Oregon International Air Show pilot turns controls over to neophyte

It didn't take long for my "uh oh" moment to arrive. Aerobatics pilot Elias Corey had spent close to an hour Wednesday morning at Hillsboro Airport reviewing the ins, outs and capabilities of his two-seat Extra Flugzeugbau EA300. He did so because one of those seats would be his and the other would be mine on a flight near the airport to demonstrate the aircraft's and pilots' acrobatic capabilities. Yes, pilots' -- as in plural, possessive, hold onto something. When I arrived at the airport f

Jeremy Christian's path from troubled youth to TriMet stabbing suspect

When a Portland police officer told him to stop 15 years ago, Jeremy Christian pulled out his gun. In response, the officer shot three times, hitting Christian once in his right cheek. Officers converged on Christian. Lying on the ground, he said he didn't intend to shoot them. He meant to shoot himself. Jeremy Joseph Christian has spent much of his adult life saying or doing something provocative, unsettling or, ultimately, horrifying, interviews and a review of court documents show. That

'A big crack,' then chaos at NW 23rd gas blast

He had a massive bruise on the back of his right leg, source unknown. He had a cut on his left pinky finger, source known. The blast had thrown him through the glass front door about a dozen feet into the Pizzicato on Northwest 23rd Avenue, where rubble surrounded him on the floor. The door frame lay next to him. "So I was thinkin': I think I'm ok. I didn't feel like I'd blacked out. I didn't have a concussion or anything. So, I started to get up, and I could hear the guys calling out on the co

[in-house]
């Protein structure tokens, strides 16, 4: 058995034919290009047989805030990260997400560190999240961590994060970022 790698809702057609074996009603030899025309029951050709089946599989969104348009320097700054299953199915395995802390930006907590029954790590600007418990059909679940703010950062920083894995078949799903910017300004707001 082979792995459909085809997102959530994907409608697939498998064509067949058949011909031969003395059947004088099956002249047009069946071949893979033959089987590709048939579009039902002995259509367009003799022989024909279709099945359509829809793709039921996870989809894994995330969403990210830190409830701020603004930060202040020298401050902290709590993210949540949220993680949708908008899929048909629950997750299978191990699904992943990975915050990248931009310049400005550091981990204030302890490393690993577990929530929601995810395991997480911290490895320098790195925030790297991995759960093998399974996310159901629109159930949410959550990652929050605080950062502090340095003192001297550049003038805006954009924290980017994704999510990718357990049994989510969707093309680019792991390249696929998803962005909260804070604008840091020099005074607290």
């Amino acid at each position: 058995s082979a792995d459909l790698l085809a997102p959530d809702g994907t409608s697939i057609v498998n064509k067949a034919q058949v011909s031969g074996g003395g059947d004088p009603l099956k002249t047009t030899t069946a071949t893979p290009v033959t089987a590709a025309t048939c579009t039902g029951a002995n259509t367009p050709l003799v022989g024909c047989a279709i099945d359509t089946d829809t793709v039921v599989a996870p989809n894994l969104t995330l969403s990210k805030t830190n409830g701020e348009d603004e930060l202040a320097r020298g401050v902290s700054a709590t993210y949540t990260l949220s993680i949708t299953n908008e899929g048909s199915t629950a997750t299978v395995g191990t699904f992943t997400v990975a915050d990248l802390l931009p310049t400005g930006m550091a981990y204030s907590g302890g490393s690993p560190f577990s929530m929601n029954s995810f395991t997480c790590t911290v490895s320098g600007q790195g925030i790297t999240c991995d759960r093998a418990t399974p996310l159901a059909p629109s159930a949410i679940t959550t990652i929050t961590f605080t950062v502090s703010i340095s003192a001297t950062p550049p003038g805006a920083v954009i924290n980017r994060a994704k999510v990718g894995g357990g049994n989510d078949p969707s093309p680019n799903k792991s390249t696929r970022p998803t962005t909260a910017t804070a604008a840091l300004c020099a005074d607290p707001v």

Portland bicyclist killed on St. Johns Bridge led life of many passions

Traffic stopped and Chrystal Nelson pulled over on the forest side entrance to the St. Johns Bridge. She sensed something was wrong and got out of her vehicle. Nelson isn't sure why she started running that October day. She's not a runner. But she ran past the parked cars and the Toyota 4Runner, and she ran to the man lying in the road next to his handbuilt Merlin bike. Nelson knelt next to Mitch York. His blue eyes were fixed, a leg was shaking and blood pooled around his head. The licensed

Allan Brettman's bicycle commute over the Interstate Bridge is no piece of cake

I like to think I was bicycle commuting before it was cool. This was long ago, before titanium frames, carbon footprints and messenger bags -- at a time, youngsters, when the only fixie you'd find was on an oval racing track. It also occurred at a time when common sense and comfortable shoes hadn't fully taken over my life, as this commute wasn't some single digit-mile jaunt across town. No sir. This was a bicycle commute on the shoulder of an interstate highway. Which I'm pretty sure was leg

Longtime Chicago-area resident -- my dad -- recalls 1945 Cubs World Series, years of futility: First person

In 1945, America faced a pivotal year in World War II as the Allies accepted Germany's unconditional surrender on May 8. Three months later, on Aug. 6, the United States dropped an atomic bomb on Hiroshima, followed three days later by an atomic bomb dropped on Nagasaki. The U.S. and its allies accepted Japan's surrender on Sept. 2. Those events in August meant that thousands of U.S. Army troops at Camp Shelby, a military base next to Hattiesburg, Mississippi, would not be training for a ground